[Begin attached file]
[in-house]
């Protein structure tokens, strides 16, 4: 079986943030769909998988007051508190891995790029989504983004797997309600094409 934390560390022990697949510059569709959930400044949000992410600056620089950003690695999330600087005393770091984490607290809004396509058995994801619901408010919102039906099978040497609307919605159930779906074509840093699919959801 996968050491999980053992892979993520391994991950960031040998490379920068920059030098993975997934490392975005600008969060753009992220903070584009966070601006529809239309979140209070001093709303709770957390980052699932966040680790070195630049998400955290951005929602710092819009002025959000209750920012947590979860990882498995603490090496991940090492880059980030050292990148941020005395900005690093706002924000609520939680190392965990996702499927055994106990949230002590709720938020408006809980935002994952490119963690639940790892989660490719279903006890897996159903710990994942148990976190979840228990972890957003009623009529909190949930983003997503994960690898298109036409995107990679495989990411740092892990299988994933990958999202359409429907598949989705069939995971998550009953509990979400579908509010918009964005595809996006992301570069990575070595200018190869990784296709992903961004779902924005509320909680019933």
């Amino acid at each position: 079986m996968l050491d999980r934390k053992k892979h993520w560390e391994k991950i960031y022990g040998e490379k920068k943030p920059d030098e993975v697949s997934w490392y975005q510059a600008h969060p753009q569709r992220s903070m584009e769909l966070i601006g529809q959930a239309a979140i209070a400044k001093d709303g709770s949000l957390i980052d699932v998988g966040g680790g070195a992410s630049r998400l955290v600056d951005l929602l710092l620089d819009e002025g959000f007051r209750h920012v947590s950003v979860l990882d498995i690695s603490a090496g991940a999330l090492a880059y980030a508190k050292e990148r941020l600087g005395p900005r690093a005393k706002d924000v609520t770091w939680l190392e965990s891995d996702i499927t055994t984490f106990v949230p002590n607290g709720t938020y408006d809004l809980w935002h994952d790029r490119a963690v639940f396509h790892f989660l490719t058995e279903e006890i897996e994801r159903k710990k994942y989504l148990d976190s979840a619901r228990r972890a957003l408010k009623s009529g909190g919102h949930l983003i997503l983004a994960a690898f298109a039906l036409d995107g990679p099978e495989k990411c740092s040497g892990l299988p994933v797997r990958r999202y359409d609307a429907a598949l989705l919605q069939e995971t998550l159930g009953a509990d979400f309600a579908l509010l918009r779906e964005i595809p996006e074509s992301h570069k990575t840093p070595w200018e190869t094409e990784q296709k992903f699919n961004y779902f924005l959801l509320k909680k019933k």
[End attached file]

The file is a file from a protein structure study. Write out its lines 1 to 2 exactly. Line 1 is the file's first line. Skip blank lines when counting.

[in-house]
């Protein structure tokens, strides 16, 4: 079986943030769909998988007051508190891995790029989504983004797997309600094409 934390560390022990697949510059569709959930400044949000992410600056620089950003690695999330600087005393770091984490607290809004396509058995994801619901408010919102039906099978040497609307919605159930779906074509840093699919959801 996968050491999980053992892979993520391994991950960031040998490379920068920059030098993975997934490392975005600008969060753009992220903070584009966070601006529809239309979140209070001093709303709770957390980052699932966040680790070195630049998400955290951005929602710092819009002025959000209750920012947590979860990882498995603490090496991940090492880059980030050292990148941020005395900005690093706002924000609520939680190392965990996702499927055994106990949230002590709720938020408006809980935002994952490119963690639940790892989660490719279903006890897996159903710990994942148990976190979840228990972890957003009623009529909190949930983003997503994960690898298109036409995107990679495989990411740092892990299988994933990958999202359409429907598949989705069939995971998550009953509990979400579908509010918009964005595809996006992301570069990575070595200018190869990784296709992903961004779902924005509320909680019933």